U.S. Senator (R-AZ),
CSPAN2 12/09/2014
McCain: I know from personal experience that the abuse of prisoners will produce more bad than good intelligence. I know that victims of torture will offer intentionally-misleading information if they think their captors will believe it. I know they will say whatever they think their torturers want them to say if they believe it will stop their suffering. Most of all, I know the use of torture compromises that which most distinguishes us from our enemies; our belief that all people, even captured enemies, possess basic human rights which are protected by international conventions the United States not only joined, but for the most part authored.
John McCain
U.S. Senator (R-AZ),
CSPAN2 12/09/2014
McCain: I dispute wholeheartedly that it was right for them to use these methods which this report makes clear were neither in the best interests of justice, nor our security, nor the ideals we have sacrificed so much blood and treasure to defend. The knowledge of torture's dubious efficacy and my moral objection to the abuse of prisoners motivated by sponsorship of the detainee treatment act -- Detainee Treatment Act of 2005 which prohibits, quote, cruel, inhuman or degrading treatment of captured Combatants whether they wear a nation's uniform or not and which passed the senate by a vote of 90-9.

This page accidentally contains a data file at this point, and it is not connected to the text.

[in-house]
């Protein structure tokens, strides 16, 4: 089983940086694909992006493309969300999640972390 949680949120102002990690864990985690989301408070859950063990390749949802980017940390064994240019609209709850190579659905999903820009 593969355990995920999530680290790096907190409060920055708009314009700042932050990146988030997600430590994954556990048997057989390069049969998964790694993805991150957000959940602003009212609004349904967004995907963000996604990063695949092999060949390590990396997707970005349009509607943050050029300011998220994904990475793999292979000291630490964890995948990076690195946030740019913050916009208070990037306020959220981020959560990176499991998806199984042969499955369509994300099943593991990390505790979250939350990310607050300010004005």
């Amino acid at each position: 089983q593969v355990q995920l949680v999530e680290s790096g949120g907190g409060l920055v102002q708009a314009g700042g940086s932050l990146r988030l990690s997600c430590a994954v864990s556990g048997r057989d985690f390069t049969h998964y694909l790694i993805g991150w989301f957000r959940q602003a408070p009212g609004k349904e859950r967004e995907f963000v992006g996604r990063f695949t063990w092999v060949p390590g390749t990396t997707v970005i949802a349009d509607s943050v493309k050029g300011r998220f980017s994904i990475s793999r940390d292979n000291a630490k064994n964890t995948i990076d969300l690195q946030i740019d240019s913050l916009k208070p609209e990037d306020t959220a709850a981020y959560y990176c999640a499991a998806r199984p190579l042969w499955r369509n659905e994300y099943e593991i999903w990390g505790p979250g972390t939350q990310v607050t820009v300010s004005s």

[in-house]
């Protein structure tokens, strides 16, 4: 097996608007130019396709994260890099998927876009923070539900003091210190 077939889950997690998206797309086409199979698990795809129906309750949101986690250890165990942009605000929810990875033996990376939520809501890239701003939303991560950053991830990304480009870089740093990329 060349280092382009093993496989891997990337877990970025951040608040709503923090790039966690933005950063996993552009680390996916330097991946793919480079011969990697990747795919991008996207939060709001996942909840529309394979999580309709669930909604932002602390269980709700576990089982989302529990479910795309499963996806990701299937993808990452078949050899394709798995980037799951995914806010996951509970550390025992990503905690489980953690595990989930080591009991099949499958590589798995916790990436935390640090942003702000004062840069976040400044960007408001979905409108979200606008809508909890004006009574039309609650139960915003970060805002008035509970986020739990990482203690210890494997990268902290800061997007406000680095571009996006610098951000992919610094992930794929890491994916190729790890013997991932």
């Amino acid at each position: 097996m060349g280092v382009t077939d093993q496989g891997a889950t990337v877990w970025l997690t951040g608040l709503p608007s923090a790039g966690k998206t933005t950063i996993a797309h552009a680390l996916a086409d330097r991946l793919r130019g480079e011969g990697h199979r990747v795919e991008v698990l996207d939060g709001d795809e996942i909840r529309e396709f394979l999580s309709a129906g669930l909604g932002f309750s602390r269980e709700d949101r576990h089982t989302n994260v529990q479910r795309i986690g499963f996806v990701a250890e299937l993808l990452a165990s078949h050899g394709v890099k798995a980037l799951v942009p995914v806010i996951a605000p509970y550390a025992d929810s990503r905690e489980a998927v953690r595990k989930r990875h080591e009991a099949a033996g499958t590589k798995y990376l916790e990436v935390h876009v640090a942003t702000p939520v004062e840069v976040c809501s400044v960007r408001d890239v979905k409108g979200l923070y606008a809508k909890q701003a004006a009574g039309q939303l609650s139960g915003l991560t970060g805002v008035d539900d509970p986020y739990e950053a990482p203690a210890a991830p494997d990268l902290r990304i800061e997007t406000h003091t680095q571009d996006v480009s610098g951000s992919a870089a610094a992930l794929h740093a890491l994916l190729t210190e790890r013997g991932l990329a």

John McCain
U.S. Senator (R-AZ),
CSPAN2 12/09/2014
McCain: I successfully offered amendments to the Military Commissions Act of 2006 which, among other things, prevented the attempt to weaken Common Article III of the Geneva Conventions and broadened definition in the War Crimes Act-- definitions in the war crimes act to make the future use of waterboarding and other, quote, “enhanced interrogation techniques” punishable as war crimes. There was considerable misinformation disseminated then about what was and wasn't achieved using these methods in an effort to discourage support for the legislation. There was a good amount of misinformation used in 2011 to credit the use of these methods with the death of Osama bin Laden, and there is, I fear, misinformation being used today to prevent the release of this report, disputing its findings and warning about the security consequences of their public disclosure.